Striving toward reconciliation

Striving toward reconciliation

Most of us are familiar with families in which members have not spoken to each other in years. The 18th-century moralist Rabbi Moshe Chaim Luzzato contends that difficulties in overcoming hatred and urges toward revenge are intrinsic to human nature:

“Hatred and revenge. These the human heart, in its perversity, finds it hard to escape…. Revenge is sweeter to him than honey; he can not rest until he has taken his revenge. If, therefore, he has the power to relinquish that to which his nature impels him; if he can forgive; if he will forebear hating anyone who provokes him to hatred; if he will neither exact vengeance when he has the opportunity to do so, nor bear a grudge against anyone; if he can forget and obliterate from his mind a wrong done to him as though it had never been committed; then he is, indeed, strong and mighty. So to act may be a small matter to angels, who have no evil traits, but not to ‘those who dwell in houses of clay….’” (Mesilat Yesharim — The Path of the Upright).

Granted, one must approximate the angels to overcome human inclinations to hate and take revenge. How, then, do we explain the astounding reconciliation between Joseph and his brothers? 

Joseph’s brothers came to hate him because of what they saw as his malicious arrogance. Joseph blamed them for his years of imprisonment after they cast him into a pit full of snakes and scorpions. In last week’s portion, we learned that they came to feel guilty for their actions. In this week’s parsha we learn of Joseph’s forgiveness, a total triumph over hatred and revenge. 

Helping the brothers was their ability to accept responsibility for their actions. They reflected and concluded that they were indeed wrong, allowing them to forget whatever originally prompted them to hate Joseph.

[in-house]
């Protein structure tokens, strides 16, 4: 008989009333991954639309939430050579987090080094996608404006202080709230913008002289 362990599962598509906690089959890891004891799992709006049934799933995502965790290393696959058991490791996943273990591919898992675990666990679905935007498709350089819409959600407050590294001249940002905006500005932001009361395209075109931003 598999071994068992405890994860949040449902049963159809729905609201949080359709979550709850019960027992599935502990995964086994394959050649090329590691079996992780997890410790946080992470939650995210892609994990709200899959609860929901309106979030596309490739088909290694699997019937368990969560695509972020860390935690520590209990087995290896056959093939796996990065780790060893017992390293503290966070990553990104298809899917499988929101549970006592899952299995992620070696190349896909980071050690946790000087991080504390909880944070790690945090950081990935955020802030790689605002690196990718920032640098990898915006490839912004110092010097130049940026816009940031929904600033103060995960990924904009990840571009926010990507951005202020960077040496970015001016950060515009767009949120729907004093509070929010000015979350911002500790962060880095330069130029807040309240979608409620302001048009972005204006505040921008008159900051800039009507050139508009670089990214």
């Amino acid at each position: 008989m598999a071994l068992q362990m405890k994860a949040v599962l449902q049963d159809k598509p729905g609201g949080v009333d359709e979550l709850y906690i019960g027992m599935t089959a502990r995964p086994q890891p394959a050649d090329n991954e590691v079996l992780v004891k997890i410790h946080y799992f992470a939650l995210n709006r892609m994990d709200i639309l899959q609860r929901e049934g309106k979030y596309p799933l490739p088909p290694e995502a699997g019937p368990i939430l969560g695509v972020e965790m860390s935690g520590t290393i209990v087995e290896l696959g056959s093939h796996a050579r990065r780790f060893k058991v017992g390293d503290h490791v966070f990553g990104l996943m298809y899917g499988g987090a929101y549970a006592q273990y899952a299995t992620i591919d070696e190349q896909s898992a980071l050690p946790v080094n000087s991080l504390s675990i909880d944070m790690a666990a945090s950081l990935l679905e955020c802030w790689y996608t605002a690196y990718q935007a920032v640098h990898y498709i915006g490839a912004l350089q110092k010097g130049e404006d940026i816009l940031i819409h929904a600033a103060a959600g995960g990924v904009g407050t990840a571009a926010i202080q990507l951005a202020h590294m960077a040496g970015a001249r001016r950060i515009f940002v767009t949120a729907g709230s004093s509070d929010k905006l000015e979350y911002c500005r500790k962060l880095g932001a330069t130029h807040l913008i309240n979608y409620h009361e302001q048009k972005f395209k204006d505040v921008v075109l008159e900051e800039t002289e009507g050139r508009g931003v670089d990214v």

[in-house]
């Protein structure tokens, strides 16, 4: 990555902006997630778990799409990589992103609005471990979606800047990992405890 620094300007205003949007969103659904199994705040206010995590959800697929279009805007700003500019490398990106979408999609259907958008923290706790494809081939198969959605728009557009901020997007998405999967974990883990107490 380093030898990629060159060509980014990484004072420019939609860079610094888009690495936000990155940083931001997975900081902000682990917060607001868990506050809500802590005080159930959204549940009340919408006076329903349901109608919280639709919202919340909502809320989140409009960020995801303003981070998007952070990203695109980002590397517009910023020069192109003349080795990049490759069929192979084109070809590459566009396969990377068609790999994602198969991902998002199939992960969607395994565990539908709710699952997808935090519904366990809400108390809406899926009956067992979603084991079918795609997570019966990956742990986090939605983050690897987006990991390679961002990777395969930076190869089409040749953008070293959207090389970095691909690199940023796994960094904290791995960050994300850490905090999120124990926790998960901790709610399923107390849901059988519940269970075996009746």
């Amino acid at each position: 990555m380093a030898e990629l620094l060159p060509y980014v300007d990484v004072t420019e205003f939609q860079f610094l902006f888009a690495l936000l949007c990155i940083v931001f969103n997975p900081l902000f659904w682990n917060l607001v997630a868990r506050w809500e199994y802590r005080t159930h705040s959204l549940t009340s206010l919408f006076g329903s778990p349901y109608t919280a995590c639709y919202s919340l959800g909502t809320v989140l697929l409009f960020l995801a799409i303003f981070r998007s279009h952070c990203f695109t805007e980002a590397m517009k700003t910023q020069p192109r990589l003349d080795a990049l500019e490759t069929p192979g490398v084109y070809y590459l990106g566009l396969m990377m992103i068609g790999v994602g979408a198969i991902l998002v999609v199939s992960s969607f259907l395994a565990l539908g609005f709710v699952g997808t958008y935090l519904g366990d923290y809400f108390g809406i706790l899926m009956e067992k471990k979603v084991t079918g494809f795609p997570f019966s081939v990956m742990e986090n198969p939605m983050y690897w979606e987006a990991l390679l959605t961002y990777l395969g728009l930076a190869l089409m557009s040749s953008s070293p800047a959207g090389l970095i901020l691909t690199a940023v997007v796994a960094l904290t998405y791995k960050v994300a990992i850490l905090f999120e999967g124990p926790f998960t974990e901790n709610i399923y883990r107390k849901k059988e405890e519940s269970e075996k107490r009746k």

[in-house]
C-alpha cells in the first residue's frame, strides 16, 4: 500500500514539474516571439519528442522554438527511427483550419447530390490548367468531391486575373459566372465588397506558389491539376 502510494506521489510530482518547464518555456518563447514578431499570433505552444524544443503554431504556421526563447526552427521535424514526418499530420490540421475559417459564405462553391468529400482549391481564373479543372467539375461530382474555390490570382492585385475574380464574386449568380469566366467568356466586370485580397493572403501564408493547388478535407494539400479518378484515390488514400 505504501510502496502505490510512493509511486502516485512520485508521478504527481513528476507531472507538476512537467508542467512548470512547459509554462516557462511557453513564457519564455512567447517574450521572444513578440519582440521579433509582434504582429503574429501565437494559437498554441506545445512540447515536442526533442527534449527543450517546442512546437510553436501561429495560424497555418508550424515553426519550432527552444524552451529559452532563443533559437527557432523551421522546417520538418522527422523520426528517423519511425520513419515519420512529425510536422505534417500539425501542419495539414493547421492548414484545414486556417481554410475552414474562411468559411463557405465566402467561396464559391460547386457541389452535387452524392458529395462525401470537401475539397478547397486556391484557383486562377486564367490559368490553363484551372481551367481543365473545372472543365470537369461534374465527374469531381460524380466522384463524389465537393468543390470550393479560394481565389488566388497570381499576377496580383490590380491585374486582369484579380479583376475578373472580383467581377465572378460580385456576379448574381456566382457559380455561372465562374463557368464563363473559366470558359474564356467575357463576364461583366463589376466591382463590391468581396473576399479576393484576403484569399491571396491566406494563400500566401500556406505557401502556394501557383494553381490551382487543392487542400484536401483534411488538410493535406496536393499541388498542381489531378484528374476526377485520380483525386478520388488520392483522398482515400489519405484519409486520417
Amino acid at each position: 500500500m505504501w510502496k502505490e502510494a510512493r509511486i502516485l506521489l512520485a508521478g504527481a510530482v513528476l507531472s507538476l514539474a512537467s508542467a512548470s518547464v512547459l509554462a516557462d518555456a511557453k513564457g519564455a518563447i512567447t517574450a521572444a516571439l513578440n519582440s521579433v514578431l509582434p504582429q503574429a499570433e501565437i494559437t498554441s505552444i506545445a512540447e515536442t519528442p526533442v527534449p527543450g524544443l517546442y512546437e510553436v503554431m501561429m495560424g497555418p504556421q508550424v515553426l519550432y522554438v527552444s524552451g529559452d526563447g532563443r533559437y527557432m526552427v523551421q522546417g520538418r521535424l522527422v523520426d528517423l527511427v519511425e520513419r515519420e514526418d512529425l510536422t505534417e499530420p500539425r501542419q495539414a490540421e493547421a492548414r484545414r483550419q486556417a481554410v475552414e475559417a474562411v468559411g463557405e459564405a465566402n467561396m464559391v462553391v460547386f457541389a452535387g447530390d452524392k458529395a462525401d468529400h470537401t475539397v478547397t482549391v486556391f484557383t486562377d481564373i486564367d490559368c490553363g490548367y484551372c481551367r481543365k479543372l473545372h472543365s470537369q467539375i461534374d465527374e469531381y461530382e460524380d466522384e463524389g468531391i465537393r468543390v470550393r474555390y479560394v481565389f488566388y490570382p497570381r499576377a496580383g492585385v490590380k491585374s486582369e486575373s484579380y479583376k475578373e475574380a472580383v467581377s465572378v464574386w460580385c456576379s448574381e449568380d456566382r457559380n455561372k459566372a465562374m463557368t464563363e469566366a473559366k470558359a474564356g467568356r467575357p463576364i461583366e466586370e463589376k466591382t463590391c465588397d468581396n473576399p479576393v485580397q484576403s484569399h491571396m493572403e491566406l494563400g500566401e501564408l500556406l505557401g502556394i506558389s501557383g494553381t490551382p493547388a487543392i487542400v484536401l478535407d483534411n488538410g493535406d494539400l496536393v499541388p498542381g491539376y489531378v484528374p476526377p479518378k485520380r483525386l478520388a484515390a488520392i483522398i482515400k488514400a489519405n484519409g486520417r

Joseph’s ability to forgive stemmed from his emotional sensitivity and his religious ideology. The most reliable indication of a person’s sensitivity is his ability to shed tears of emotion. Joseph demonstrates this capacity four times: Upon his initial encounter with his brothers, “he turned away from them and wept….”; when he first sees his younger brother Benjamin, “he was overcome with feeling…. He went into a room and wept there….”; after Judah’s confrontational address, “his sobs were so loud that…the news reached Pharaoh’s palace….” And, as we will read in next week’s portion, when his brothers plea for forgiveness, “Joseph was in tears as they spoke to him.” 

But there is another secret to Joseph’s treatment of his brothers. From his father, Jacob, Joseph learned the belief in a divine being who ultimately controls man’s destiny. When a person wholly has that belief, he is able to attribute to God’s plan even the most painful insults and not blame the perpetrators. 

The anonymous 13th-century author of Sefer HaChinuch writes that at the root of the commandment to desist from revenge is the lesson that “everything that happens in one’s life…comes about because of God’s intervention…. Therefore, when a person is pained or hurt by another…he should not be prompted to take revenge against the perpetrator…. We learn this from King David who would not respond to the traitorous curses of his former ally, Shimi ben Gera.”

It may not be easy for us to emulate Joseph and David, but we would be spared much interpersonal strife if we would at least strive to do so.

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